I share the sentiments of a reader of the Asheville Citizen-Times. The topic is prevalent amongst the preponderance of Western North Carolina newspapers.

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Feeeeelings, Woe! Woe! Woe!

I feeeeeeel like I’m in a thrall pattern, setting myself up to be mowed down if I try to resist the throng. I feeeeeeel treasonous for even reading that the state is moving forward with its insurance exchange in fulfillment of the socialized medicine bill that:

  • is un-Constitutional, but the president’s gonna steamroll it anyway.
  • is being foisted on North Carolinians because our attorney general didn’t care to join the lawsuit.
  • really could have used more d***ing language from Judge Vinson.

Instead of being a nation of brave and free Americans, we sit here and suck our security blankets as we read internally-inconsistent news stories of convoluted pretzel logic. The article of interest turns your mind to putty in the hands of the journalist as you place the latest news in the context of the rhetoric the smiling suits in Washington, DC have been shoveling.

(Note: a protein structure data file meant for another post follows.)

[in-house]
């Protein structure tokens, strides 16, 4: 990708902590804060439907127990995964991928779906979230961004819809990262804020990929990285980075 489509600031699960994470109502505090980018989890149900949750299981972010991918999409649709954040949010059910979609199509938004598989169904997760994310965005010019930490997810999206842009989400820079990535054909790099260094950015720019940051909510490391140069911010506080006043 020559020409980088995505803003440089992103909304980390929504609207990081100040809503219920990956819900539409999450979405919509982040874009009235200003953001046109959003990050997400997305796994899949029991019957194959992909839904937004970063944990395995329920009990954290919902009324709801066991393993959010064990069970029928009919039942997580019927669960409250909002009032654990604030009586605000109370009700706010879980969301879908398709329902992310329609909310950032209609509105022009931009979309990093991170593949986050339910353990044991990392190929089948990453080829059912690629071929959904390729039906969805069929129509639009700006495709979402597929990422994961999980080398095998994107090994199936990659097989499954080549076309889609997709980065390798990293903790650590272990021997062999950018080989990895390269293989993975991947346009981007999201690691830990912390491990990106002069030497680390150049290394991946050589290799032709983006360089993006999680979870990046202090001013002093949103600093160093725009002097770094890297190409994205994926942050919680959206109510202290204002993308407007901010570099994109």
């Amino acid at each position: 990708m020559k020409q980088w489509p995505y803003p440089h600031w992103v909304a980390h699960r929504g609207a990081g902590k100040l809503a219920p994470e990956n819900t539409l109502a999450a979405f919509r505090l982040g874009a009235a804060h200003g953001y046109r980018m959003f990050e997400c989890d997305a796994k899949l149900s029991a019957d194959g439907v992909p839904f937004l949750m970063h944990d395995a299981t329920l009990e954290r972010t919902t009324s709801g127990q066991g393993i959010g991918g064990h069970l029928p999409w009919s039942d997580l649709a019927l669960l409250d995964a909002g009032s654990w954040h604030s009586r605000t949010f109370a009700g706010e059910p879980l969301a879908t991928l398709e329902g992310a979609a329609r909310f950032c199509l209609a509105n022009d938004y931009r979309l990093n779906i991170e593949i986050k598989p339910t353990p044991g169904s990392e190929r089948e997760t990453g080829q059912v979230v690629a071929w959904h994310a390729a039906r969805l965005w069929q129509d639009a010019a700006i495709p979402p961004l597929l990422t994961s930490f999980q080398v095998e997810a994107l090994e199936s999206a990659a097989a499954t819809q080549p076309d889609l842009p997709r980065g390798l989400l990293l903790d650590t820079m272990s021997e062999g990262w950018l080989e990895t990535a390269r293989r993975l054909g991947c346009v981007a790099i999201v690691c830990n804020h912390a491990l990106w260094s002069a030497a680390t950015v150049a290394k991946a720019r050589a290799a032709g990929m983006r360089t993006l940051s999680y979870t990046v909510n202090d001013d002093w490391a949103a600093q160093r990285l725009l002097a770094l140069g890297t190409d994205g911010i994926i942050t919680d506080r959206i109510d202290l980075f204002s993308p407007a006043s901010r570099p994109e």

To wit: To reduce waste, fraud, and abuse and get evil insurance companies out from between patients and their doctors – appointees are recommending seating a representative from the largest contingent in the state’s insurance oligopoly, Blue Cross and Blue Shield, on the exchange. The exchange would provide administrative functions with government oversight for “marketplace” policy brokering. If we could only get the beast to function nationally, there would be no argument that healthcare is interstate commerce in need of federal controls. Regardless, there is hope that a federal pool will be established that could use taxing powers to undercut private providers, avalanche-style, until the federal government victoriously conquers the healthcare sector. Cha-ching!